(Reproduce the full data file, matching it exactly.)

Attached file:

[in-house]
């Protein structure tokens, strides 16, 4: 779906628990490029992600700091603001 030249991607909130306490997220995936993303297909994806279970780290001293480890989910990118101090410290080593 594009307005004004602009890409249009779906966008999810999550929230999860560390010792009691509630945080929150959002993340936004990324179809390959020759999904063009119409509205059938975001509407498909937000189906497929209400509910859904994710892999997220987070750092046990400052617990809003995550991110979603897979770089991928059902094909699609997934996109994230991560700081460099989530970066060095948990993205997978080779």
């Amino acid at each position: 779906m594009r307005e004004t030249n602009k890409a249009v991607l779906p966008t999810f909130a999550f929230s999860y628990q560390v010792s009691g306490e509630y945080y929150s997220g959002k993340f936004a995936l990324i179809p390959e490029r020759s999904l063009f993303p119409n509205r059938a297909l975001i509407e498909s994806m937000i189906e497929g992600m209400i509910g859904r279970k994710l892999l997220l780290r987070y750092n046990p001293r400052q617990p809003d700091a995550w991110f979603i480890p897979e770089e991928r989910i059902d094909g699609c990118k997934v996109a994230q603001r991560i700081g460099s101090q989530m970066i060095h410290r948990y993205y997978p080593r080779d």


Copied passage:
[in-house]
């Protein structure tokens, strides 16, 4: 779906628990490029992600700091603001 030249991607909130306490997220995936993303297909994806279970780290001293480890989910990118101090410290080593 594009307005004004602009890409249009779906966008999810999550929230999860560390010792009691509630945080929150959002993340936004990324179809390959020759999904063009119409509205059938975001509407498909937000189906497929209400509910859904994710892999997220987070750092046990400052617990809003995550991110979603897979770089991928059902094909699609997934996109994230991560700081460099989530970066060095948990993205997978080779």
């Amino acid at each position: 779906m594009r307005e004004t030249n602009k890409a249009v991607l779906p966008t999810f909130a999550f929230s999860y628990q560390v010792s009691g306490e509630y945080y929150s997220g959002k993340f936004a995936l990324i179809p390959e490029r020759s999904l063009f993303p119409n509205r059938a297909l975001i509407e498909s994806m937000i189906e497929g992600m209400i509910g859904r279970k994710l892999l997220l780290r987070y750092n046990p001293r400052q617990p809003d700091a995550w991110f979603i480890p897979e770089e991928r989910i059902d094909g699609c990118k997934v996109a994230q603001r991560i700081g460099s101090q989530m970066i060095h410290r948990y993205y997978p080593r080779d």